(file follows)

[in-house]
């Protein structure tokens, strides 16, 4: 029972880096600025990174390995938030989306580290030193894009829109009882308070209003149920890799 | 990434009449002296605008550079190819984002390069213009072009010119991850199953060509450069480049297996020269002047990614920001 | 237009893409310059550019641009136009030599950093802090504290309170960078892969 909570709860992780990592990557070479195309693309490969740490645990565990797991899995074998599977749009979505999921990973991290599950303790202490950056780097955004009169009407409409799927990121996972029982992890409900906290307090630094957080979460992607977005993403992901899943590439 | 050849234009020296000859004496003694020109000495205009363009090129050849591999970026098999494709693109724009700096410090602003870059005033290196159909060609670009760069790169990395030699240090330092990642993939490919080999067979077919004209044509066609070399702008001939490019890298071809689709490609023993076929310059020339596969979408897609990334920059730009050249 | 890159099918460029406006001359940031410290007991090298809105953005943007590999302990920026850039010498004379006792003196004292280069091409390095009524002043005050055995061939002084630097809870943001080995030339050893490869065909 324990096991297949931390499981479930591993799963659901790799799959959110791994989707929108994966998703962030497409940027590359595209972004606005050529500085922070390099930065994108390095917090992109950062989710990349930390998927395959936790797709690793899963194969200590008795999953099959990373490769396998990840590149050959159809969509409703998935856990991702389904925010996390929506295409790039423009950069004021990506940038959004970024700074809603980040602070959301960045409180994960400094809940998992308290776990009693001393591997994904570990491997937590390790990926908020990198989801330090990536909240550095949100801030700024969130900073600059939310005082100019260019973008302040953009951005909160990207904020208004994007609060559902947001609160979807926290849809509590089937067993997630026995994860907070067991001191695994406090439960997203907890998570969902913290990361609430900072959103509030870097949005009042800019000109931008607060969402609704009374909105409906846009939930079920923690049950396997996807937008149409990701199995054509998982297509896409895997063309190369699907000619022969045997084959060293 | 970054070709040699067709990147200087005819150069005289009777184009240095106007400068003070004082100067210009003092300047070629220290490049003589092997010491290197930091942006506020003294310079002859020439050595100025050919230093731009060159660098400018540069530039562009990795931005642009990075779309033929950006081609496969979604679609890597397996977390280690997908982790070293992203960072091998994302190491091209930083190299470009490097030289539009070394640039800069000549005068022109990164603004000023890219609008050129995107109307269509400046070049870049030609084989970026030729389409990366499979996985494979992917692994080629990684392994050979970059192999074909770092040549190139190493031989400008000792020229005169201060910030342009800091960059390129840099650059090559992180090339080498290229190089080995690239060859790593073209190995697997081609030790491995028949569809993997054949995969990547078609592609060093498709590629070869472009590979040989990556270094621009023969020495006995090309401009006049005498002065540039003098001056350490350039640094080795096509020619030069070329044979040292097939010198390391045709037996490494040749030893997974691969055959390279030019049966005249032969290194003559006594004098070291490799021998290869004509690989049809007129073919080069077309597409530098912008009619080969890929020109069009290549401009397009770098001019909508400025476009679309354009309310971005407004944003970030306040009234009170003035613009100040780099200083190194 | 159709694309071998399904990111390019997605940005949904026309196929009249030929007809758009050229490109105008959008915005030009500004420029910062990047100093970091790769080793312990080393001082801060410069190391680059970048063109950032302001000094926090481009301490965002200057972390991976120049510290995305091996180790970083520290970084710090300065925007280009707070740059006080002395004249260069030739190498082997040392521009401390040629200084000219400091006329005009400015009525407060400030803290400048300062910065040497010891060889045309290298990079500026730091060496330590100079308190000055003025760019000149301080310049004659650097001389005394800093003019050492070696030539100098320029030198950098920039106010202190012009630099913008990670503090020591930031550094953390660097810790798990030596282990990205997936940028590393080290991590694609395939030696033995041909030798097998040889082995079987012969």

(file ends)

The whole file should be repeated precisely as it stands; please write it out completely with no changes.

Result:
[in-house]
């Protein structure tokens, strides 16, 4: 029972880096600025990174390995938030989306580290030193894009829109009882308070209003149920890799 | 990434009449002296605008550079190819984002390069213009072009010119991850199953060509450069480049297996020269002047990614920001 | 237009893409310059550019641009136009030599950093802090504290309170960078892969 909570709860992780990592990557070479195309693309490969740490645990565990797991899995074998599977749009979505999921990973991290599950303790202490950056780097955004009169009407409409799927990121996972029982992890409900906290307090630094957080979460992607977005993403992901899943590439 | 050849234009020296000859004496003694020109000495205009363009090129050849591999970026098999494709693109724009700096410090602003870059005033290196159909060609670009760069790169990395030699240090330092990642993939490919080999067979077919004209044509066609070399702008001939490019890298071809689709490609023993076929310059020339596969979408897609990334920059730009050249 | 890159099918460029406006001359940031410290007991090298809105953005943007590999302990920026850039010498004379006792003196004292280069091409390095009524002043005050055995061939002084630097809870943001080995030339050893490869065909 324990096991297949931390499981479930591993799963659901790799799959959110791994989707929108994966998703962030497409940027590359595209972004606005050529500085922070390099930065994108390095917090992109950062989710990349930390998927395959936790797709690793899963194969200590008795999953099959990373490769396998990840590149050959159809969509409703998935856990991702389904925010996390929506295409790039423009950069004021990506940038959004970024700074809603980040602070959301960045409180994960400094809940998992308290776990009693001393591997994904570990491997937590390790990926908020990198989801330090990536909240550095949100801030700024969130900073600059939310005082100019260019973008302040953009951005909160990207904020208004994007609060559902947001609160979807926290849809509590089937067993997630026995994860907070067991001191695994406090439960997203907890998570969902913290990361609430900072959103509030870097949005009042800019000109931008607060969402609704009374909105409906846009939930079920923690049950396997996807937008149409990701199995054509998982297509896409895997063309190369699907000619022969045997084959060293 | 970054070709040699067709990147200087005819150069005289009777184009240095106007400068003070004082100067210009003092300047070629220290490049003589092997010491290197930091942006506020003294310079002859020439050595100025050919230093731009060159660098400018540069530039562009990795931005642009990075779309033929950006081609496969979604679609890597397996977390280690997908982790070293992203960072091998994302190491091209930083190299470009490097030289539009070394640039800069000549005068022109990164603004000023890219609008050129995107109307269509400046070049870049030609084989970026030729389409990366499979996985494979992917692994080629990684392994050979970059192999074909770092040549190139190493031989400008000792020229005169201060910030342009800091960059390129840099650059090559992180090339080498290229190089080995690239060859790593073209190995697997081609030790491995028949569809993997054949995969990547078609592609060093498709590629070869472009590979040989990556270094621009023969020495006995090309401009006049005498002065540039003098001056350490350039640094080795096509020619030069070329044979040292097939010198390391045709037996490494040749030893997974691969055959390279030019049966005249032969290194003559006594004098070291490799021998290869004509690989049809007129073919080069077309597409530098912008009619080969890929020109069009290549401009397009770098001019909508400025476009679309354009309310971005407004944003970030306040009234009170003035613009100040780099200083190194 | 159709694309071998399904990111390019997605940005949904026309196929009249030929007809758009050229490109105008959008915005030009500004420029910062990047100093970091790769080793312990080393001082801060410069190391680059970048063109950032302001000094926090481009301490965002200057972390991976120049510290995305091996180790970083520290970084710090300065925007280009707070740059006080002395004249260069030739190498082997040392521009401390040629200084000219400091006329005009400015009525407060400030803290400048300062910065040497010891060889045309290298990079500026730091060496330590100079308190000055003025760019000149301080310049004659650097001389005394800093003019050492070696030539100098320029030198950098920039106010202190012009630099913008990670503090020591930031550094953390660097810790798990030596282990990205997936940028590393080290991590694609395939030696033995041909030798097998040889082995079987012969």